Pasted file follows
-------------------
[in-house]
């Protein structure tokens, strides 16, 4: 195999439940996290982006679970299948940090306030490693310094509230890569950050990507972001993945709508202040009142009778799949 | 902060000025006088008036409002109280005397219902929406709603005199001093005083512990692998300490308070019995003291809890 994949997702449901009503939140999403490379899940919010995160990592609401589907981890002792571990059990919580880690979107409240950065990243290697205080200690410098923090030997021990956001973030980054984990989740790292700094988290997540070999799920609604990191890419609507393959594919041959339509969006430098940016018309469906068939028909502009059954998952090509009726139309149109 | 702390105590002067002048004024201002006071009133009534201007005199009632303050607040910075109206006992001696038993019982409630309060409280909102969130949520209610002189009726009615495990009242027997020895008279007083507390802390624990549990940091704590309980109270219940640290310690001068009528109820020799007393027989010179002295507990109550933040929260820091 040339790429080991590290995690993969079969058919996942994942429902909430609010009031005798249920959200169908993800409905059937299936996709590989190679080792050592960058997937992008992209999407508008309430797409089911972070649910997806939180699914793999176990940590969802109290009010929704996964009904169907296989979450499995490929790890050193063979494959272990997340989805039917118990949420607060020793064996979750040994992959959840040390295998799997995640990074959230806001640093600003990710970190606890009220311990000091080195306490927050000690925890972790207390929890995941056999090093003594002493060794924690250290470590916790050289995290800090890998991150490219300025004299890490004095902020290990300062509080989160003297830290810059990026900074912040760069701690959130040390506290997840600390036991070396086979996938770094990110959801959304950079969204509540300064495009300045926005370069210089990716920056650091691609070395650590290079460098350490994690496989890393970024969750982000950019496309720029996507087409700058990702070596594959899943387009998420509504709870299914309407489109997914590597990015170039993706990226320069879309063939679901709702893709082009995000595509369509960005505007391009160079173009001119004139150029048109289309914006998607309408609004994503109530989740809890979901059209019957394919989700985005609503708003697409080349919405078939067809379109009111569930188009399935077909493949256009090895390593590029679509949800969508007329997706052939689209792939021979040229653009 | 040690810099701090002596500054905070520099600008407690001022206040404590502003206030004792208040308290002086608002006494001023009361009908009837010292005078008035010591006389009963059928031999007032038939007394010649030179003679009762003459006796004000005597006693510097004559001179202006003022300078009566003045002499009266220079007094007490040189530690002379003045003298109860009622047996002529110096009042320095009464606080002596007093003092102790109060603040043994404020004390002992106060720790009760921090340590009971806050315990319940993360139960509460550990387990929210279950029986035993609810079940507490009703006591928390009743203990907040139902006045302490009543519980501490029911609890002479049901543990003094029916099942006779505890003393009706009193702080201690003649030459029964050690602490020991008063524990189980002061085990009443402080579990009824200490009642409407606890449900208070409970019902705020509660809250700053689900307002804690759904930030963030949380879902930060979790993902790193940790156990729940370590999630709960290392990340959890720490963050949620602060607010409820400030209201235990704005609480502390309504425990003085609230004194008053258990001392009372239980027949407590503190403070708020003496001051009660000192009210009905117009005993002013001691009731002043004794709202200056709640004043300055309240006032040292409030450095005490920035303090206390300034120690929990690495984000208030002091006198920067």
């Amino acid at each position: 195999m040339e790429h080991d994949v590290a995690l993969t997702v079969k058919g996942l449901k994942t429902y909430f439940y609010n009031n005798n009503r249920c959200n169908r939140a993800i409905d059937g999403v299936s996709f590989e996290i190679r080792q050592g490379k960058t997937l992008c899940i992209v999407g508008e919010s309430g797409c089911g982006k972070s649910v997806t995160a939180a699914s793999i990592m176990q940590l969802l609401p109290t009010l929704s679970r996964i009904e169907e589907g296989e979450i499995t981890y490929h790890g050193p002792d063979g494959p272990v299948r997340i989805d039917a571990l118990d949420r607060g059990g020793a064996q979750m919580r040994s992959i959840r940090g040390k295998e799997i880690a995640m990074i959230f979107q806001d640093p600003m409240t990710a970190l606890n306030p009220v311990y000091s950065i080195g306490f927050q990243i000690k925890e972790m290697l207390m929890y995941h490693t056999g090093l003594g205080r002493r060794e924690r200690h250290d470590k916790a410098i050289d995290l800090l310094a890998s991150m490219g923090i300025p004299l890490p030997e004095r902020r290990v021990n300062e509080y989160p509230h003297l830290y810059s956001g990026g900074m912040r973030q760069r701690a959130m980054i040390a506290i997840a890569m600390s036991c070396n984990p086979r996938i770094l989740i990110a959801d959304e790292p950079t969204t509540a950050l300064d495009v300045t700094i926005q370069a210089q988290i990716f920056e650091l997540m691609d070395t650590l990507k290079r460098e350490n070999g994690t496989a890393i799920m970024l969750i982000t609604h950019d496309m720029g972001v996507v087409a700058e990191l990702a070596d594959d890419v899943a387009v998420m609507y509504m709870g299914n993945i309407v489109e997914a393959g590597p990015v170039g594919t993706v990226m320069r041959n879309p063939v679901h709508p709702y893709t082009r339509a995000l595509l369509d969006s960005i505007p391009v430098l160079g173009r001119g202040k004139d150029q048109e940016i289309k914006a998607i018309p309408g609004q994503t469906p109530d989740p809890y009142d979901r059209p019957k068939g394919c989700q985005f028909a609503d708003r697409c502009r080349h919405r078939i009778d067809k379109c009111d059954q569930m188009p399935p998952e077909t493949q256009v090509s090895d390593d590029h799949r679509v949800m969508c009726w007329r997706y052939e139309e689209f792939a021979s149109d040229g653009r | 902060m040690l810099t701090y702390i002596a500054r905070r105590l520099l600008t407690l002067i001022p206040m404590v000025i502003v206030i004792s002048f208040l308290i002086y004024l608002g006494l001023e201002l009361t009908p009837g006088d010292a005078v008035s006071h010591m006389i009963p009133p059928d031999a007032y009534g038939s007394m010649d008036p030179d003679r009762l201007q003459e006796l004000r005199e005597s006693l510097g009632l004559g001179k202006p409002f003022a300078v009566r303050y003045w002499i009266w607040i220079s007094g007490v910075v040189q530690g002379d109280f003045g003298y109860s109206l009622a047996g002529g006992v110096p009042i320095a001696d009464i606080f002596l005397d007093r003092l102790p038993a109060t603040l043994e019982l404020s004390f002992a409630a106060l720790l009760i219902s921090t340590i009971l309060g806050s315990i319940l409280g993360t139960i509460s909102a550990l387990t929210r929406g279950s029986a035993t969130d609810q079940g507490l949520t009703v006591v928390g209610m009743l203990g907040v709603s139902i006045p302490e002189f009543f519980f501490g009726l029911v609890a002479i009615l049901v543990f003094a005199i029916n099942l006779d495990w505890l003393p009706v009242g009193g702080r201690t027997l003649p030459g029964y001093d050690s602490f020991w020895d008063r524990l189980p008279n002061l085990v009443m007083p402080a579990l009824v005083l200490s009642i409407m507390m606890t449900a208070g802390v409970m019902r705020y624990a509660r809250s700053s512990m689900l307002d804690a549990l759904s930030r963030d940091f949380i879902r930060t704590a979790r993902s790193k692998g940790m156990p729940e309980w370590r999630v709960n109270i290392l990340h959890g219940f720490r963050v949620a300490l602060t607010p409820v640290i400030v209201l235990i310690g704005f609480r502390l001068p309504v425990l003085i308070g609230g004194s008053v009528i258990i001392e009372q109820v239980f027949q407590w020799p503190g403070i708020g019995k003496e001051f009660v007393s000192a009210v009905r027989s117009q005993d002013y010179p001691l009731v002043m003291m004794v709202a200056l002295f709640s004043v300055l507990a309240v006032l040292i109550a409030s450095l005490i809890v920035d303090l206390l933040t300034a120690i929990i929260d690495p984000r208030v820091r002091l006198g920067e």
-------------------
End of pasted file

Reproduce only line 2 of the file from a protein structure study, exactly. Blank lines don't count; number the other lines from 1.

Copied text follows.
């Protein structure tokens, strides 16, 4: 195999439940996290982006679970299948940090306030490693310094509230890569950050990507972001993945709508202040009142009778799949 | 902060000025006088008036409002109280005397219902929406709603005199001093005083512990692998300490308070019995003291809890 994949997702449901009503939140999403490379899940919010995160990592609401589907981890002792571990059990919580880690979107409240950065990243290697205080200690410098923090030997021990956001973030980054984990989740790292700094988290997540070999799920609604990191890419609507393959594919041959339509969006430098940016018309469906068939028909502009059954998952090509009726139309149109 | 702390105590002067002048004024201002006071009133009534201007005199009632303050607040910075109206006992001696038993019982409630309060409280909102969130949520209610002189009726009615495990009242027997020895008279007083507390802390624990549990940091704590309980109270219940640290310690001068009528109820020799007393027989010179002295507990109550933040929260820091 040339790429080991590290995690993969079969058919996942994942429902909430609010009031005798249920959200169908993800409905059937299936996709590989190679080792050592960058997937992008992209999407508008309430797409089911972070649910997806939180699914793999176990940590969802109290009010929704996964009904169907296989979450499995490929790890050193063979494959272990997340989805039917118990949420607060020793064996979750040994992959959840040390295998799997995640990074959230806001640093600003990710970190606890009220311990000091080195306490927050000690925890972790207390929890995941056999090093003594002493060794924690250290470590916790050289995290800090890998991150490219300025004299890490004095902020290990300062509080989160003297830290810059990026900074912040760069701690959130040390506290997840600390036991070396086979996938770094990110959801959304950079969204509540300064495009300045926005370069210089990716920056650091691609070395650590290079460098350490994690496989890393970024969750982000950019496309720029996507087409700058990702070596594959899943387009998420509504709870299914309407489109997914590597990015170039993706990226320069879309063939679901709702893709082009995000595509369509960005505007391009160079173009001119004139150029048109289309914006998607309408609004994503109530989740809890979901059209019957394919989700985005609503708003697409080349919405078939067809379109009111569930188009399935077909493949256009090895390593590029679509949800969508007329997706052939689209792939021979040229653009 | 040690810099701090002596500054905070520099600008407690001022206040404590502003206030004792208040308290002086608002006494001023009361009908009837010292005078008035010591006389009963059928031999007032038939007394010649030179003679009762003459006796004000005597006693510097004559001179202006003022300078009566003045002499009266220079007094007490040189530690002379003045003298109860009622047996002529110096009042320095009464606080002596007093003092102790109060603040043994404020004390002992106060720790009760921090340590009971806050315990319940993360139960509460550990387990929210279950029986035993609810079940507490009703006591928390009743203990907040139902006045302490009543519980501490029911609890002479049901543990003094029916099942006779505890003393009706009193702080201690003649030459029964050690602490020991008063524990189980002061085990009443402080579990009824200490009642409407606890449900208070409970019902705020509660809250700053689900307002804690759904930030963030949380879902930060979790993902790193940790156990729940370590999630709960290392990340959890720490963050949620602060607010409820400030209201235990704005609480502390309504425990003085609230004194008053258990001392009372239980027949407590503190403070708020003496001051009660000192009210009905117009005993002013001691009731002043004794709202200056709640004043300055309240006032040292409030450095005490920035303090206390300034120690929990690495984000208030002091006198920067």